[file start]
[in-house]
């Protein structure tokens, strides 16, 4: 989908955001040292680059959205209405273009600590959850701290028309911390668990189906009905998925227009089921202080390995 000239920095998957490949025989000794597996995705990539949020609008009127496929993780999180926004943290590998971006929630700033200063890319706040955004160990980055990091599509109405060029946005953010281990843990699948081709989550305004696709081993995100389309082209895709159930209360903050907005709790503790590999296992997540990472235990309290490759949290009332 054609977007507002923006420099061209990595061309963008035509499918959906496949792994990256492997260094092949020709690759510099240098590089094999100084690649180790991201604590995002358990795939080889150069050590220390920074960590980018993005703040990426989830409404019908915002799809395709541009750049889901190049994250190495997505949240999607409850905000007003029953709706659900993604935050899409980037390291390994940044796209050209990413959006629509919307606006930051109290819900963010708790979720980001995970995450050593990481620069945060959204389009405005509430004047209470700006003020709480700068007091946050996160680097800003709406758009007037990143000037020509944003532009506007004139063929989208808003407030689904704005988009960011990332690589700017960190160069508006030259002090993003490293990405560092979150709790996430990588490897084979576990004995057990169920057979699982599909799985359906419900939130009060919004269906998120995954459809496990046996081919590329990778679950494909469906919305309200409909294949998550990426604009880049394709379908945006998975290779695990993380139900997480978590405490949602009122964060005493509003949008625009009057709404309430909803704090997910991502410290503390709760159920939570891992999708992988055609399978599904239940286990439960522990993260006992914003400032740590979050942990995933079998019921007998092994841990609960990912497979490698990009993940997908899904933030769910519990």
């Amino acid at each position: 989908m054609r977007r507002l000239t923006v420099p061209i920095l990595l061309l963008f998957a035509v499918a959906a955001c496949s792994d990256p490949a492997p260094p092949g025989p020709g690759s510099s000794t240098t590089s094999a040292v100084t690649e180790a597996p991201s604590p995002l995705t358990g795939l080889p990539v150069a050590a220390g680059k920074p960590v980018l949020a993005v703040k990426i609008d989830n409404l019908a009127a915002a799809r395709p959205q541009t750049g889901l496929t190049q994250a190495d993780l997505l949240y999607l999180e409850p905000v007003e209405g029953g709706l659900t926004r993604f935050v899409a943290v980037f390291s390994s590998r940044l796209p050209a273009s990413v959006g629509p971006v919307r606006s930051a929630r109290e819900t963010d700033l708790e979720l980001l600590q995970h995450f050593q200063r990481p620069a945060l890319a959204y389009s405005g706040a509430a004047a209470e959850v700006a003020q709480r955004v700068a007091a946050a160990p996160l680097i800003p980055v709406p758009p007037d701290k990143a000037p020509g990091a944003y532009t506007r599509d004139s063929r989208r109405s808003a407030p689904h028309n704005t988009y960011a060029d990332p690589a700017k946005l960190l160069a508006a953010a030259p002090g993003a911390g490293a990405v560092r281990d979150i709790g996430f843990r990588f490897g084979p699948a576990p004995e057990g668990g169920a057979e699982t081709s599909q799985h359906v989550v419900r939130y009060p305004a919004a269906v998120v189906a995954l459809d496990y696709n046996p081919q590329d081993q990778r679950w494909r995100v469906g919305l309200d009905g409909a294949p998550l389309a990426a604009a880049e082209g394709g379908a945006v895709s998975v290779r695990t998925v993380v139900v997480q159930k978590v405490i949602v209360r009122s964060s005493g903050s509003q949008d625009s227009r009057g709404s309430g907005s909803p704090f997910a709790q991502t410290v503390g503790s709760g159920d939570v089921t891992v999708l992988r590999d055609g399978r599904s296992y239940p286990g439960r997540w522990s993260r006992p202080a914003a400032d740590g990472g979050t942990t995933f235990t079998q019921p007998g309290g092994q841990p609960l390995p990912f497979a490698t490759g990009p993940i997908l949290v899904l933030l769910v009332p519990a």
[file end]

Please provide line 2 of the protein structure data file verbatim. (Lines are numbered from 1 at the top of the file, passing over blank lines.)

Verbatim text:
């Protein structure tokens, strides 16, 4: 989908955001040292680059959205209405273009600590959850701290028309911390668990189906009905998925227009089921202080390995 000239920095998957490949025989000794597996995705990539949020609008009127496929993780999180926004943290590998971006929630700033200063890319706040955004160990980055990091599509109405060029946005953010281990843990699948081709989550305004696709081993995100389309082209895709159930209360903050907005709790503790590999296992997540990472235990309290490759949290009332 054609977007507002923006420099061209990595061309963008035509499918959906496949792994990256492997260094092949020709690759510099240098590089094999100084690649180790991201604590995002358990795939080889150069050590220390920074960590980018993005703040990426989830409404019908915002799809395709541009750049889901190049994250190495997505949240999607409850905000007003029953709706659900993604935050899409980037390291390994940044796209050209990413959006629509919307606006930051109290819900963010708790979720980001995970995450050593990481620069945060959204389009405005509430004047209470700006003020709480700068007091946050996160680097800003709406758009007037990143000037020509944003532009506007004139063929989208808003407030689904704005988009960011990332690589700017960190160069508006030259002090993003490293990405560092979150709790996430990588490897084979576990004995057990169920057979699982599909799985359906419900939130009060919004269906998120995954459809496990046996081919590329990778679950494909469906919305309200409909294949998550990426604009880049394709379908945006998975290779695990993380139900997480978590405490949602009122964060005493509003949008625009009057709404309430909803704090997910991502410290503390709760159920939570891992999708992988055609399978599904239940286990439960522990993260006992914003400032740590979050942990995933079998019921007998092994841990609960990912497979490698990009993940997908899904933030769910519990």